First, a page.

Swing Starters: Ubaldo Jimenez, is there anything there?
When the Indians, first acquired Ubaldo Jimenez I was a gung ho believer in his abilities at the top of the rotation and thought that his struggles early in 2011 where just sample size issues, nothing to be concerned about. This is why I could never be in a front office, as I could not have been more wrong as what we have witnessed so far with Jimenez has been a complete unraveling of talent as a major-league starter.
I was recently trying to think of a pitcher whose career arc was somewhat comparable to that of Ubaldo’s and then realized that perhaps the most reminiscent starter was rotation mate Scott Kazmir. The only difference being that Kazmir had a more sustained stretch of success prior to his disappearing act. However, in terms of velocity based success, and the following evaporation of a high strikeout starter to back end level stuff they are eerily similar.
So, today I will attempt to follow the same path as site editor Jim Pete, and accept that as scary as it sounds Jimenez’s effectiveness will have a large impact on this season. Coming in to this look at Jimenez, I was of the volition that his failure was almost inevitable, that in all likelihood we would see either Carrasco or Bauer in Ubaldo’s spot by early-mid May.
Thank heavens we have that depth. In fact, if I was a betting man, or at least more compulsive about it I would put more money on Kazmir being in the rotation by the end of June then Jimenez. Digressing, I will be taking a look if there are any signs that Ubaldo can perform at anywhere near league average this season in order to keep an above-average lineup in ballgames.
Mechanics: Pitching coach Mickey Callaway entered his first offseason and spring training as Tribe pitching coach with a collection of the biggest reclamation projects in baseball. From Justin, to Kazmir to Ubaldo and even the pitching savant/eccentric Bauer, he has had his work cut out for him. Ubaldo though has to be the greatest challenge as getting a 3.90 ERA out of Jimenez would be akin to nothing less than Michelangelo’s work in the Sistine Chapel.
Moving to approach, Callaway and Jimenez have spent the offseason trying to create a smoother and more repeatable delivery. I have not been able to isolate or articulate the specific changes; all that matters is that it helps him throw more strikes.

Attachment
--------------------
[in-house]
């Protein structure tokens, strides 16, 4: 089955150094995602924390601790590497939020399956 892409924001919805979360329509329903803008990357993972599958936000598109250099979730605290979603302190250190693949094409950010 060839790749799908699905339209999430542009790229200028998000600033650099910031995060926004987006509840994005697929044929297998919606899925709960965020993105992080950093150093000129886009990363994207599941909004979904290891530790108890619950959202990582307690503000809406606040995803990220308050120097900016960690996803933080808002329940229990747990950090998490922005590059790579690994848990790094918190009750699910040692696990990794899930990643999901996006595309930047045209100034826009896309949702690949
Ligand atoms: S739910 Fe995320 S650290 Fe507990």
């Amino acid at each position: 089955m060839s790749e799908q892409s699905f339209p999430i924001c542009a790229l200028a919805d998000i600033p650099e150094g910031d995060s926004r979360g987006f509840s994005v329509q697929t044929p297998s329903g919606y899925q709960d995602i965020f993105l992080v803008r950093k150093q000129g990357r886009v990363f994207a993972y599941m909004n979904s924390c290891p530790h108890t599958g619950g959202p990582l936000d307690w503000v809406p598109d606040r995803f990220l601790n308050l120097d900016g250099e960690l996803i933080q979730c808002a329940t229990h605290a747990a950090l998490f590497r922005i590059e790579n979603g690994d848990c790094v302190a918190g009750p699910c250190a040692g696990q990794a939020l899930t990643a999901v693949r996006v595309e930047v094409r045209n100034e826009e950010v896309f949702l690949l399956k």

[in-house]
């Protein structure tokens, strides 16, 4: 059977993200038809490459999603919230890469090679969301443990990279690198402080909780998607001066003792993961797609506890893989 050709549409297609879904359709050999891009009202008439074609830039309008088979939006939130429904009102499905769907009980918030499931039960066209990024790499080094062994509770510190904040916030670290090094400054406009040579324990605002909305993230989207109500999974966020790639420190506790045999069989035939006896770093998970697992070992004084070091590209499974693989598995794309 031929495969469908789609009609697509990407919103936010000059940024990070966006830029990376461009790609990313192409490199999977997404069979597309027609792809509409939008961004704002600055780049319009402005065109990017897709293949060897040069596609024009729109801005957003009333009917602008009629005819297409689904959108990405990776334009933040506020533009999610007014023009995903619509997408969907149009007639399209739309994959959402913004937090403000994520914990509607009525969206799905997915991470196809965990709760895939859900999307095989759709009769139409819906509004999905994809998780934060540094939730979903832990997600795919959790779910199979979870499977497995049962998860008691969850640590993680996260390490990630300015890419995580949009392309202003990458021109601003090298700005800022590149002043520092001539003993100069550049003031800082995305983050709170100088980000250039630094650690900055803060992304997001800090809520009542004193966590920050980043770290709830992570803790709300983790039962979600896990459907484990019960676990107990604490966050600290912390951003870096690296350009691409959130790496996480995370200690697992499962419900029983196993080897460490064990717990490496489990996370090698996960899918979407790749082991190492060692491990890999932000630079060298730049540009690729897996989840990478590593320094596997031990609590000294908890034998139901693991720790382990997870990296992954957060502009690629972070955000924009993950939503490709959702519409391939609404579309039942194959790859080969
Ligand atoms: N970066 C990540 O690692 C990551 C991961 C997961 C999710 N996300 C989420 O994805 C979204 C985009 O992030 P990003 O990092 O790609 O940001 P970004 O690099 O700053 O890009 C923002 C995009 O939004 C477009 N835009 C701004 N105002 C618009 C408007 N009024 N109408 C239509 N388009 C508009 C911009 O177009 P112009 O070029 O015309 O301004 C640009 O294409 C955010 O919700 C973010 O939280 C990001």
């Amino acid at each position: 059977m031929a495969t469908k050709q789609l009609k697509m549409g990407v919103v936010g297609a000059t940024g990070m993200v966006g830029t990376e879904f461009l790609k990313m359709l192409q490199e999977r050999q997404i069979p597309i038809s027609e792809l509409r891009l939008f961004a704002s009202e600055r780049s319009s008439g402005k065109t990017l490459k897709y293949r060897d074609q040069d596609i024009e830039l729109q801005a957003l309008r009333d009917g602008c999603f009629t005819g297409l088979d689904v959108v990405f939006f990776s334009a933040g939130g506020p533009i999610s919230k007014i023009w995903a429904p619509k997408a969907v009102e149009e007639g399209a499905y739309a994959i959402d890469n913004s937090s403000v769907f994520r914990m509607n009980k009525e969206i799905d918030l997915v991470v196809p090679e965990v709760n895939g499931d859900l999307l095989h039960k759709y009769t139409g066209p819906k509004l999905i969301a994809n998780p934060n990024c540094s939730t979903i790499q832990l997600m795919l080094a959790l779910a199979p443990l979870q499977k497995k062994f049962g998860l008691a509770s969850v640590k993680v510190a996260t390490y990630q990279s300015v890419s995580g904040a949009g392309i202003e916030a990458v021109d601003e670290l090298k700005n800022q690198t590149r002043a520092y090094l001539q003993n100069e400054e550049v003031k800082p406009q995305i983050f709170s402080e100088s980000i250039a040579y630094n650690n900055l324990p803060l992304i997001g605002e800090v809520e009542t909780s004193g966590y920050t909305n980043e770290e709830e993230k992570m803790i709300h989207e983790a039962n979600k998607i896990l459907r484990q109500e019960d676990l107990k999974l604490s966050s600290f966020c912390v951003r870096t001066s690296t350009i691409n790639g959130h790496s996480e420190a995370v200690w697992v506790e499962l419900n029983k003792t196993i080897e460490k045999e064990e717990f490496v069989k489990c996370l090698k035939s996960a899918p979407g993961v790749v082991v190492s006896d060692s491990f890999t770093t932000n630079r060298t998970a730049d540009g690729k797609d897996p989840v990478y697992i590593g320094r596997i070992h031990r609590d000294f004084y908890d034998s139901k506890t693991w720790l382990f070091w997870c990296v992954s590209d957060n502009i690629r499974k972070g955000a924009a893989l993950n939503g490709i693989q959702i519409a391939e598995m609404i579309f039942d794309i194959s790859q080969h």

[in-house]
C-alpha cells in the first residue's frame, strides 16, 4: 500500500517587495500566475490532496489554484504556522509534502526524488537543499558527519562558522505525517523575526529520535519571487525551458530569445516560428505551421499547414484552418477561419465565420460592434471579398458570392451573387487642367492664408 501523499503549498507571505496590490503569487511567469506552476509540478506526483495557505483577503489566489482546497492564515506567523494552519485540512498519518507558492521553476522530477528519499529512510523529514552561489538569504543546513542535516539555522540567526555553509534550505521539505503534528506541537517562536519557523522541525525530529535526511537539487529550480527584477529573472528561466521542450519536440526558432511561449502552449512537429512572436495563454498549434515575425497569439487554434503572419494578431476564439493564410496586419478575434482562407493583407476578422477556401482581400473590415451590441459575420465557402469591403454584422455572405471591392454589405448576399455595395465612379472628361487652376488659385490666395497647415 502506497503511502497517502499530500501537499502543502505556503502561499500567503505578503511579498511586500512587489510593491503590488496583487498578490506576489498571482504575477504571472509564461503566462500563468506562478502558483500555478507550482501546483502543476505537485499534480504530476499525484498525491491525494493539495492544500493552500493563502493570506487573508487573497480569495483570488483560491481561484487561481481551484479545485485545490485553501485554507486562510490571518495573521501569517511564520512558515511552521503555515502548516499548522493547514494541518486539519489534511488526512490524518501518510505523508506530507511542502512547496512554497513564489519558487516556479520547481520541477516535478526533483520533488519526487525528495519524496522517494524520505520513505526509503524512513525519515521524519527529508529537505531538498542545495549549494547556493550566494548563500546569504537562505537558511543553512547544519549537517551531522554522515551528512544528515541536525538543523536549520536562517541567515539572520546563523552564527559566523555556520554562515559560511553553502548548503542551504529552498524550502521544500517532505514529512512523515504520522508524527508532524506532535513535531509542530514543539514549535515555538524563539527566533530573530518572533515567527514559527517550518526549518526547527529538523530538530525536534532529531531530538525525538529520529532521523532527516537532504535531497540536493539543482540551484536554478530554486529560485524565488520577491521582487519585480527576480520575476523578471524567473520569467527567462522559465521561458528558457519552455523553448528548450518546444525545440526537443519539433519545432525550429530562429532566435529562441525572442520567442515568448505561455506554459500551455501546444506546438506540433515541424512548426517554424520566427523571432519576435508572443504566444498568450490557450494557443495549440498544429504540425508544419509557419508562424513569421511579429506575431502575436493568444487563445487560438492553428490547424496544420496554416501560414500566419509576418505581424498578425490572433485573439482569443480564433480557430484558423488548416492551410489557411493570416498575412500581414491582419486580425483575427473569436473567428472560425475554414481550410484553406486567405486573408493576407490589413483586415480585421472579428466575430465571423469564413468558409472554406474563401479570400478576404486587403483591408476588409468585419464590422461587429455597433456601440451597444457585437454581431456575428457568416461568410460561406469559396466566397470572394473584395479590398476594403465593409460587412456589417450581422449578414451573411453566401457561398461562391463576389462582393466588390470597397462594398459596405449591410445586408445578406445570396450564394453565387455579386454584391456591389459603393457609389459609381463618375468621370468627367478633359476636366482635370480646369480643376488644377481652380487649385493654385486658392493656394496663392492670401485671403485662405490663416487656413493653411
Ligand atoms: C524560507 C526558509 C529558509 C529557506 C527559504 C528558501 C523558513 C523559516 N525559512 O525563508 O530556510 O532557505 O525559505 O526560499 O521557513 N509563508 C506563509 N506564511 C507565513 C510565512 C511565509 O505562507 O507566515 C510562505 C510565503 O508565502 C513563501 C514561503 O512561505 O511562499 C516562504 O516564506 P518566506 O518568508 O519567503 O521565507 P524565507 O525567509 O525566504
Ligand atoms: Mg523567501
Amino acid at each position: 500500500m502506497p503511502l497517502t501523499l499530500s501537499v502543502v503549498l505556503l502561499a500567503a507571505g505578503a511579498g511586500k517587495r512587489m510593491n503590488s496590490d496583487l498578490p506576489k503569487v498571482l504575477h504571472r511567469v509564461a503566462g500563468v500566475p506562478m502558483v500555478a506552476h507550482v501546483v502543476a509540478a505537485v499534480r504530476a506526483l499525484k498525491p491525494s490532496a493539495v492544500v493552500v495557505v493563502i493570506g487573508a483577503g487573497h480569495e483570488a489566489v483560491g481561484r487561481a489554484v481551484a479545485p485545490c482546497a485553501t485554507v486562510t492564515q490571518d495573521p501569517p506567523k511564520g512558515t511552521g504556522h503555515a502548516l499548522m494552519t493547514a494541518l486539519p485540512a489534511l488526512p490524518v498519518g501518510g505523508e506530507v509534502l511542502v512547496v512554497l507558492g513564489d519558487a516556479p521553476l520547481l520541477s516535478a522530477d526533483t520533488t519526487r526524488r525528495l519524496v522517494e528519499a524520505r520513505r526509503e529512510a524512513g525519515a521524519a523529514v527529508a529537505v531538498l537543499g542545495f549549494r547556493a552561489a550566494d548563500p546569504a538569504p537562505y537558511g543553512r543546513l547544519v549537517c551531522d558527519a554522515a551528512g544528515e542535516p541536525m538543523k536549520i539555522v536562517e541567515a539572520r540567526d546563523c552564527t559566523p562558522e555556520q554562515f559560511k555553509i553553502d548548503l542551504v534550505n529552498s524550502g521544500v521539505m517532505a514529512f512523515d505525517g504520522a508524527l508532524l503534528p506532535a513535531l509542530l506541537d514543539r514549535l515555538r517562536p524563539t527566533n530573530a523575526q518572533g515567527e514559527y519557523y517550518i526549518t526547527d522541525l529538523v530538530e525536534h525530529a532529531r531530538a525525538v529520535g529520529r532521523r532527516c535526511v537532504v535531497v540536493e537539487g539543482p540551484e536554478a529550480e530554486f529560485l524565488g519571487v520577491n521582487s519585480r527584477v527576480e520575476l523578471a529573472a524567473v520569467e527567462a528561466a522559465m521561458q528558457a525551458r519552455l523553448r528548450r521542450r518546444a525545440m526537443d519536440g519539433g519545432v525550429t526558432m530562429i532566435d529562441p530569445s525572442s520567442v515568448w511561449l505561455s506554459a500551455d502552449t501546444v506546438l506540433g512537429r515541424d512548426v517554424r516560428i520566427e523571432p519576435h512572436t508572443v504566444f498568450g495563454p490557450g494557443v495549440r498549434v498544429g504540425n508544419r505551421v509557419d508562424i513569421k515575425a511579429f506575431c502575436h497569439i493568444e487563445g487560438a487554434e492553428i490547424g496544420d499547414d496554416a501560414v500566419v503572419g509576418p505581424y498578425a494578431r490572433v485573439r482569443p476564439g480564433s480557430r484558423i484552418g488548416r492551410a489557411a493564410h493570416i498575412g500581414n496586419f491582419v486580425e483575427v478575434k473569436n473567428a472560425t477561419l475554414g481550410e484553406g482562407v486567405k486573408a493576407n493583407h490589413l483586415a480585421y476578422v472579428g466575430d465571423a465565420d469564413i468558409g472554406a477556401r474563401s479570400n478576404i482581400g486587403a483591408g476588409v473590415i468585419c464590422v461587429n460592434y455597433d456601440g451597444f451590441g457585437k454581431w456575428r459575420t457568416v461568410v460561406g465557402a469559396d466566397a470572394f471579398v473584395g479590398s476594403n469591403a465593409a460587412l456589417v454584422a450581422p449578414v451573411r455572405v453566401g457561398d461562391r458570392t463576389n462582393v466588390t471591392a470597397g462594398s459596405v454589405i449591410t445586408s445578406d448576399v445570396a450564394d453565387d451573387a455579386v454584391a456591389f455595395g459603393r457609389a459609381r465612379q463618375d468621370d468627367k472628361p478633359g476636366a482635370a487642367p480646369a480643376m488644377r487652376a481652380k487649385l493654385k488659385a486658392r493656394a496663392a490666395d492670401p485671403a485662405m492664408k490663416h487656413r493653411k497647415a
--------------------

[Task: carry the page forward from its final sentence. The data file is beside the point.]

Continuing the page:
|Year||First Pitch Strike %||Swing/Miss Strike %|
*Note on the data, I did not include Jimenez’s 2006 or 2007 seasons as the sample size was a little smaller than I wished to include.
I included first pitch strike percentage rather than overall strike percentage because I believe it more accurately depicts his control issues that have surfaced during his time with the Tribe. Secondly, because any Indians fan who watched a majority of his starts came to this conclusion prior to the data which just serves to validate this growing issue for Ubaldo.
Many pitching coaches say that strike one is the most important pitch in baseball and I must agree. This idea has been stressed in camp this season as Callaway and Francona kept track and posted the standings for first pitch strikes in the clubhouse. They are important because it allows the pitcher to be more aggressive deeper in the at bat. This was a huge deal for Jimenez as it seemed like he was behind in counts all last season. The issue for him has only been magnified, however, as his stuff has decreased to the point where if he is behind in the count he can’t get away with throwing 92 MPH fastballs by a hitter anymore, unlike when he was pushing 97 MPH.
The decrease in first pitch strikes has been legitimate and if these changes Callaway is attempting can help to fix this number and overall control that would be a big step in the right direction.